May 2013

Six months! This has to be a record for not keeping you up to date. It has been the longest, wettest, coldest and most miserable winter I can remember. My heart goes to all the farmers who lost their livestock due to snow and frost. This just proves how hard and unpredictable farming work is at times. Lets hope for a better year!

My dear cattle (I brought all of them back from Norfolk) had to be in a barn from November till April as the grazing I am renting here is very heavy clay and would otherwise have been turned into a mud bath if the cows stayed on it. They had plenty of hay (which cost me a small fortune) and a cozy straw bedding... pretty much a 5* accommodation. Nothing to complain about really.

Lots happened as it always does when animals and children are involved! Lilly did have a bull calf soon after my last update and now my old girls started to calve. Ebony had a heifer (no name yet) and Ellie a red boy. Two more to come and then two more in November as Lilly and Berry were IAed (artificial insemination) back in January. Total number of cattle at the moment - 14! Oh dear... There won't be any beef available until October/November though but keep an eye on updates.

On pig front - we killed two boys back in the autumn and bought two more piglets from a different breeder so that Ellie (the big sow) would have company and future father to her offspring (hopefully). We very much enjoyed eating our free range pork, delicious!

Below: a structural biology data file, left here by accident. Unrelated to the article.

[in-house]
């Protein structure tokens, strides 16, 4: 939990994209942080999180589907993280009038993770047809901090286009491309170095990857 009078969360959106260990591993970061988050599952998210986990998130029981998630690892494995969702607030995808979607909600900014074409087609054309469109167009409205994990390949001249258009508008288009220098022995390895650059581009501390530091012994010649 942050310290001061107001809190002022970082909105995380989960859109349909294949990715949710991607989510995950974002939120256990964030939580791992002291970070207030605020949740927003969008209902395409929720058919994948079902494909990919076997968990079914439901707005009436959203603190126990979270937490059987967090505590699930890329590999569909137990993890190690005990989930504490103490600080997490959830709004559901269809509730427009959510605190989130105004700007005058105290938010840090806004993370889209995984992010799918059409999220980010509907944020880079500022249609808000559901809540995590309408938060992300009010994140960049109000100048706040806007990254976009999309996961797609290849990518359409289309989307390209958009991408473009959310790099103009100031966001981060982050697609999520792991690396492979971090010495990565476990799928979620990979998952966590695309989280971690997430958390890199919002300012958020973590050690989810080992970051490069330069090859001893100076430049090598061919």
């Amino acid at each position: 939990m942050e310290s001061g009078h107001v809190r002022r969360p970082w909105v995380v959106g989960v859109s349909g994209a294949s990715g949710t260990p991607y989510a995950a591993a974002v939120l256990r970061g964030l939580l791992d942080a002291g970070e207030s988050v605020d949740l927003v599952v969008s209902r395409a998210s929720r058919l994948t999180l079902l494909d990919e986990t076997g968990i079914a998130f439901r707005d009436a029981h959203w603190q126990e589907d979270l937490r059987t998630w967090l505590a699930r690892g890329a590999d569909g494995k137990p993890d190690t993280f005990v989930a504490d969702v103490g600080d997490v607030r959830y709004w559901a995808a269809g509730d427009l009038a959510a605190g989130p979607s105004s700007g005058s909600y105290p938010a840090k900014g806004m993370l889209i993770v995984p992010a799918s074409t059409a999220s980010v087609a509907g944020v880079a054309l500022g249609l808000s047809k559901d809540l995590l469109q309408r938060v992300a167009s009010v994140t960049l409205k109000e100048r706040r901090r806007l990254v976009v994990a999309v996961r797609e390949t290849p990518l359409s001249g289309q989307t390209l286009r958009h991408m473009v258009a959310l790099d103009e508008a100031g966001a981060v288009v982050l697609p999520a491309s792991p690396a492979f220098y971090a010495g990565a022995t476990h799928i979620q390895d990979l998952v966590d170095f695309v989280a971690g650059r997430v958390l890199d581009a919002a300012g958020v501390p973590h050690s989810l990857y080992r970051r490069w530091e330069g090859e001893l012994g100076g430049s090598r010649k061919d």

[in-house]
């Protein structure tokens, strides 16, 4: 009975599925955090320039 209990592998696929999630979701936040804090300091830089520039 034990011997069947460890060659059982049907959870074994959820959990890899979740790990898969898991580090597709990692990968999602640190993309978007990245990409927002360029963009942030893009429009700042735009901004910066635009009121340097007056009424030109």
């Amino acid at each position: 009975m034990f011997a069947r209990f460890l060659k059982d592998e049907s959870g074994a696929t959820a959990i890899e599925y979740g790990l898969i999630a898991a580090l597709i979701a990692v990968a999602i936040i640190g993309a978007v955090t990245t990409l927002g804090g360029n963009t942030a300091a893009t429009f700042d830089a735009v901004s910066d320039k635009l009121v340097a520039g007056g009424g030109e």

Sadly we lost our beloved pony Midnight about a month ago. She will always be remembered.

But at last the trees are beginning to green, birds are nesting, insects buzzing so come on Mr Sun, spoil us this summer (with a bit of rain for good measure too).

Please remember to keep supporting small producers!

October 2012

Where has the time gone! Well, some of it was spent unpacking endless boxes, sorting out schools for the children ( absolute nightmare) and most importantly getting to know local farmers... you never know when you might need their helping hand.

I decided I just had to carry on producing proper, delicious, healthy beef and spreading the word about farm animal welfare. I managed to find additional grazing so later on this month I am going to bring the rest of the herd from Norfolk.

A little heifer was born at the end of September (missed the birth by 2 minutes!) and we called her Treacle. Still waiting for Lilly to calve.

Soon after we moved, back in April, I decided to get a couple of orphan lambs as the children really enjoyed looking after lambs last year. Well, I came back with four! And few months on... they are certainly staying being so tame and friendly. It is also beneficial to keep sheep and cattle grazing together for parasite control anyway.

Another addition to our ever growing collection are three lovely Oxford Sandy and Black pigs. They have a huge area to root around in an old, very neglected and overgrown orchard-pure paradise. We will soon be tasting our home grown sausages and might have baby piglets born next spring... watch this space!

February 2012

Winter has been kind to us this year possibly too kind as poor birds and plants are getting very confused. Under the roof tiles of our cottage a couple of starlings managed to hatch their first chicks! Good luck to them.